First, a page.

PML-N’s Miftah decries Pakistan’s lack of progress under any government

Published February 19, 2023
Former finance minister Miftah Ismail speaks at a Karachi Literature Festival panel on Sunday. — screengrab
Former finance minister Miftah Ismail speaks at a Karachi Literature Festival panel on Sunday. — screengrab

PML-N leader and former finance minister Miftah Ismail on Sunday bemoaned Pakistan’s lack of progress under any government.

He made the remarks during a panel discussion titled “Pakistan’s Economy: Depth and Resilience” on the final day of the 14th Karachi Literature Festival held at Karachi’s Beach Luxury Hotel.

The panel also featured Habib Bank Limited (HBL) CEO Muhammad Aurangzeb, Institute of Business Administration (IBA) Karachi Executive Director Akbar Zaidi and Board of Investment Chairman Azfar Ahsan. The session was moderated by Samiullah Siddiqui.

The economic and finance experts came together to discuss the way forward for the country.

Ahsan stressed that Pakistan needed continuity in terms of governance and policies. “Elected governments must be allowed to complete their tenures. This is how we draw in investors,” he stated.

However, Ismail challenged Ahsan’s perspective, pointing out that Ziaul Haq and Ayub Khan completed tenures that lasted more than 10 years. “Did that bring any progress?” he asked.

“We have seen no progress under any government, whether it’s a military dictatorship or the PPP, PTI or PML-N governments.

“What we need are structural changes,” Ismail said. Quoting statistics on the lack of education in Pakistan, he emphasised the need for reimagining Pakistan for all, not just the “two per cent” elite.

Further, he also highlighted the importance of female participation, saying that the female workforce in Bangladesh had allowed the country to grow rapidly.

At one point during the session, the ex-minister was outraged when an audience member asked about government officials not curbing their own expenditures given the country’s financial situation.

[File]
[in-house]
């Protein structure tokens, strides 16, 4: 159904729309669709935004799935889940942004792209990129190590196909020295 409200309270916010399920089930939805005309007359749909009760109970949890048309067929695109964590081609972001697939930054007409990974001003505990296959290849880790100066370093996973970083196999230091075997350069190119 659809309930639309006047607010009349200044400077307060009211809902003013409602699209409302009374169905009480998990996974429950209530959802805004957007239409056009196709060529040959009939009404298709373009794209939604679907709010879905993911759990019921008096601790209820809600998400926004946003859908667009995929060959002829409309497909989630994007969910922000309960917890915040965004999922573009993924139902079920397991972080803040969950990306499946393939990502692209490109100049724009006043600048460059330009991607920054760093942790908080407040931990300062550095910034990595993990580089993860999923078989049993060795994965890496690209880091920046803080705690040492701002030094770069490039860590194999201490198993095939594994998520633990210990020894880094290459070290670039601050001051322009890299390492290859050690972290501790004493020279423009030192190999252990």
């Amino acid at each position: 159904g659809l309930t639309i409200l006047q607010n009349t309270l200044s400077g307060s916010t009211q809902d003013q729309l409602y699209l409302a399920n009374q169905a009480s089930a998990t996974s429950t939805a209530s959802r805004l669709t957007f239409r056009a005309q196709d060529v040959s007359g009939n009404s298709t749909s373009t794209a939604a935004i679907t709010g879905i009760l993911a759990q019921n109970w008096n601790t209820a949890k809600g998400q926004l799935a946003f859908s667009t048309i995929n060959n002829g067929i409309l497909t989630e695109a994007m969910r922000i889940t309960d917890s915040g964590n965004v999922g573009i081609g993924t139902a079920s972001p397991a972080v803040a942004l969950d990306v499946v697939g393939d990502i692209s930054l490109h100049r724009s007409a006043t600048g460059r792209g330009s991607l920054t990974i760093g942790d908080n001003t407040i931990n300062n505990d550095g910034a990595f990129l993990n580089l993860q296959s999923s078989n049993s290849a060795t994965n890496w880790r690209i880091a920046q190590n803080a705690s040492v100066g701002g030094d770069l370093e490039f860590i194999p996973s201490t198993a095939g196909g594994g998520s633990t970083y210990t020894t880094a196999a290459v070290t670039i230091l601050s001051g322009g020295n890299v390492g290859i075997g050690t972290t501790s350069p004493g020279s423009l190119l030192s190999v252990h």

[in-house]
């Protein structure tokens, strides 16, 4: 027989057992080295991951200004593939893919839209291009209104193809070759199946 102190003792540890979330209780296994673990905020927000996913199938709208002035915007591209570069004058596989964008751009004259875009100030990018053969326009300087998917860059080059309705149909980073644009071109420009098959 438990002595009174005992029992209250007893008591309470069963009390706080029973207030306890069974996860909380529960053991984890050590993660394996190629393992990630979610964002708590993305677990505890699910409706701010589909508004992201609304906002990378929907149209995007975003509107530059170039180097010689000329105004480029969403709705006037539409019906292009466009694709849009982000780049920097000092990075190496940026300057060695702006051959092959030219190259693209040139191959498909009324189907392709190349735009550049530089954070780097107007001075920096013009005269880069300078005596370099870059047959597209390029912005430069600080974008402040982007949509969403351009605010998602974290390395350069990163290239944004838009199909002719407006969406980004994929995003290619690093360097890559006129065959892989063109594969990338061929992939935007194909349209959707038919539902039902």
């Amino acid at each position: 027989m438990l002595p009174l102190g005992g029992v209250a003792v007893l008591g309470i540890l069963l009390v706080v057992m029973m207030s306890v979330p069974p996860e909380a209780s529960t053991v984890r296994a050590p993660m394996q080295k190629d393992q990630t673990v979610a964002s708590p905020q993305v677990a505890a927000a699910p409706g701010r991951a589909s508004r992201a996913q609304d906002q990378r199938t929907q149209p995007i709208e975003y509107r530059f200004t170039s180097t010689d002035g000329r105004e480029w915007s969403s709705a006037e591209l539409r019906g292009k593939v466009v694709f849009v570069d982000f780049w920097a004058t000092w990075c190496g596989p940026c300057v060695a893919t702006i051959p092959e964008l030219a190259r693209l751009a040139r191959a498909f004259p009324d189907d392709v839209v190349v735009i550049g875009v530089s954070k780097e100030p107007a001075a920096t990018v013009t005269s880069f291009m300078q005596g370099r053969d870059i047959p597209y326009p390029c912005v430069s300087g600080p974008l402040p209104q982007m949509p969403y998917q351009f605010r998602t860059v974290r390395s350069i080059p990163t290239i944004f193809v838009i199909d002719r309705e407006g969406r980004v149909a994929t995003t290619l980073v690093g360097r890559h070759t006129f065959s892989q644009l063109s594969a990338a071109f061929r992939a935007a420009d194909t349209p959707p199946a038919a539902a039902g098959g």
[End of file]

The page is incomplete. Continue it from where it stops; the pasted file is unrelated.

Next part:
“I’ve been to jail without being proven guilty of anything so I do not appreciate people telling me I’ve done something wrong,” Ismail said.

Meanwhile, Aurangzeb pointed out that the problem was not a lack of understanding of Pakistan’s economic issues but rather a matter of who would solve them and how.

He provided the example of Bangladesh’s model of progress. This, he said, included four main areas: population control, including women in the workforce, export-centric economy and creating special economic zones.

“They have 97 special economic zones. Exports hold the same importance as religion in Bangladesh,” he said.

“It’s a matter of timely execution. We need the right people, at the right place and at the right time,” Aurangzeb added. Calling it a “watershed” moment in Pakistan, he argued that the country must make drastic structural reforms.

The private sector must step up and stop asking the government for subsidies, he said. “Islamabad cannot give us what they don’t have.”

On the other hand, Zaidi pointed out the increasing class divide.

“How is Pakistan getting destroyed?” he asked, pointing out the record-breaking sales achieved by international coffee chain Tim Hortons on its opening day in Lahore.

“Banks are making record profits. The air force has ordered hundreds of BMWs. Countries that are on the brink of destruction do not spend like this.”

Ahsan strongly disagreed with Zaidi’s line of argument about banks making record profits. “Businesses are supposed to make money. If businesses don’t make money then how will they expand?” he asked.

He also opposed heavy taxation on businesses and banks.

The panel concluded that in order to come out of the current economic turmoil, Pakistan needed long-term structural reforms, focusing on three key aspects: eradicating incompetence, education and women empowerment.

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